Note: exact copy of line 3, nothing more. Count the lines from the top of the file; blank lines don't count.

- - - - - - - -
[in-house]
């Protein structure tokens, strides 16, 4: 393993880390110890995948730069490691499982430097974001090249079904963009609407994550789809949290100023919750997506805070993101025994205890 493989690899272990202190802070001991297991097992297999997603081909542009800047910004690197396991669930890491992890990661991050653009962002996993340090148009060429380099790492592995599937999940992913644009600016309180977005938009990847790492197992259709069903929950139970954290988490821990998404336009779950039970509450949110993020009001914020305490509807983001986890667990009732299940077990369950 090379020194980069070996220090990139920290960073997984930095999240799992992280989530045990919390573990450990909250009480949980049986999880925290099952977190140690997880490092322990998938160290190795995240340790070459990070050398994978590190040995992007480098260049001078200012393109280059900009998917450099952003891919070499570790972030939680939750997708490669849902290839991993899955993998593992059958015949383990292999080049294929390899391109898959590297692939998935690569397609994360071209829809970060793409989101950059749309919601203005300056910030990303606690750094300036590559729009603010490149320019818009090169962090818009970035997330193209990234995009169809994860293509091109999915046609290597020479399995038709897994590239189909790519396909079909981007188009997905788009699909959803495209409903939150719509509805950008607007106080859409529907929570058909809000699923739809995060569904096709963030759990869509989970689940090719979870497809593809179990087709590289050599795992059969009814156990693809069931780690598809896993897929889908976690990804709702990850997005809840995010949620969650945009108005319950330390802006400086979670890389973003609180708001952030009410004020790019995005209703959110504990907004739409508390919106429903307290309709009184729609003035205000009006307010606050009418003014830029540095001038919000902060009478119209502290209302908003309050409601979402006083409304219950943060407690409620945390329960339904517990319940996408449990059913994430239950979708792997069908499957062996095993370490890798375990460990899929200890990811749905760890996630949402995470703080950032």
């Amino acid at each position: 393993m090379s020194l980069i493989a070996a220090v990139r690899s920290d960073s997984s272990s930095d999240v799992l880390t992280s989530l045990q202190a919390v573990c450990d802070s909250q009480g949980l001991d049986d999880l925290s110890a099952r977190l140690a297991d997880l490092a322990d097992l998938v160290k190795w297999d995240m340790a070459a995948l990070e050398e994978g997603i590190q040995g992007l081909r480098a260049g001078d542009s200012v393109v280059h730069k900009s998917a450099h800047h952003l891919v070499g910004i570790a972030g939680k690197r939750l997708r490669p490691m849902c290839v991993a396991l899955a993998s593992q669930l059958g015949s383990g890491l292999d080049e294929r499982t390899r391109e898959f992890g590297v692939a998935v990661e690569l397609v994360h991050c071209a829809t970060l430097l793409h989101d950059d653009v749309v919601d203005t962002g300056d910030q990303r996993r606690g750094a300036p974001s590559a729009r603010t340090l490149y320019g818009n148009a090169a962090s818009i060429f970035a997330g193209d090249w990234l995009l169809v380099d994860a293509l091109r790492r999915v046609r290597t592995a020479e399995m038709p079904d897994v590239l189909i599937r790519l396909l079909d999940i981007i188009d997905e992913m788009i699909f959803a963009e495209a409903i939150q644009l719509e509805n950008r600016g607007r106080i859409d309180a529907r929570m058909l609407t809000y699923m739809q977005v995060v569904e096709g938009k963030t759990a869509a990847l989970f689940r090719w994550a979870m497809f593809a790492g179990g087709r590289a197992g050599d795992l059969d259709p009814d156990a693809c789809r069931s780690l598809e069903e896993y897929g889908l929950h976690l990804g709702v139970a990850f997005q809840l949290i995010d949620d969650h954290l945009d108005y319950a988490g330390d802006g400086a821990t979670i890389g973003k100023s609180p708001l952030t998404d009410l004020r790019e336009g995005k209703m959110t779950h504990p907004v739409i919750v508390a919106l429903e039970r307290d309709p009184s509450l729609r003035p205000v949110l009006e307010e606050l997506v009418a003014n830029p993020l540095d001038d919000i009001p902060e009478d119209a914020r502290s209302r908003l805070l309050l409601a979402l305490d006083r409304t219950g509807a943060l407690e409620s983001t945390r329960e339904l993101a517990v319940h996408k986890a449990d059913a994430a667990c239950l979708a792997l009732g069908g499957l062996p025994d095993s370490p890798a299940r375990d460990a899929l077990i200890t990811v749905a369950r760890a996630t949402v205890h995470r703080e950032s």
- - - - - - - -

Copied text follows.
């Amino acid at each position: 393993m090379s020194l980069i493989a070996a220090v990139r690899s920290d960073s997984s272990s930095d999240v799992l880390t992280s989530l045990q202190a919390v573990c450990d802070s909250q009480g949980l001991d049986d999880l925290s110890a099952r977190l140690a297991d997880l490092a322990d097992l998938v160290k190795w297999d995240m340790a070459a995948l990070e050398e994978g997603i590190q040995g992007l081909r480098a260049g001078d542009s200012v393109v280059h730069k900009s998917a450099h800047h952003l891919v070499g910004i570790a972030g939680k690197r939750l997708r490669p490691m849902c290839v991993a396991l899955a993998s593992q669930l059958g015949s383990g890491l292999d080049e294929r499982t390899r391109e898959f992890g590297v692939a998935v990661e690569l397609v994360h991050c071209a829809t970060l430097l793409h989101d950059d653009v749309v919601d203005t962002g300056d910030q990303r996993r606690g750094a300036p974001s590559a729009r603010t340090l490149y320019g818009n148009a090169a962090s818009i060429f970035a997330g193209d090249w990234l995009l169809v380099d994860a293509l091109r790492r999915v046609r290597t592995a020479e399995m038709p079904d897994v590239l189909i599937r790519l396909l079909d999940i981007i188009d997905e992913m788009i699909f959803a963009e495209a409903i939150q644009l719509e509805n950008r600016g607007r106080i859409d309180a529907r929570m058909l609407t809000y699923m739809q977005v995060v569904e096709g938009k963030t759990a869509a990847l989970f689940r090719w994550a979870m497809f593809a790492g179990g087709r590289a197992g050599d795992l059969d259709p009814d156990a693809c789809r069931s780690l598809e069903e896993y897929g889908l929950h976690l990804g709702v139970a990850f997005q809840l949290i995010d949620d969650h954290l945009d108005y319950a988490g330390d802006g400086a821990t979670i890389g973003k100023s609180p708001l952030t998404d009410l004020r790019e336009g995005k209703m959110t779950h504990p907004v739409i919750v508390a919106l429903e039970r307290d309709p009184s509450l729609r003035p205000v949110l009006e307010e606050l997506v009418a003014n830029p993020l540095d001038d919000i009001p902060e009478d119209a914020r502290s209302r908003l805070l309050l409601a979402l305490d006083r409304t219950g509807a943060l407690e409620s983001t945390r329960e339904l993101a517990v319940h996408k986890a449990d059913a994430a667990c239950l979708a792997l009732g069908g499957l062996p025994d095993s370490p890798a299940r375990d460990a899929l077990i200890t990811v749905a369950r760890a996630t949402v205890h995470r703080e950032s």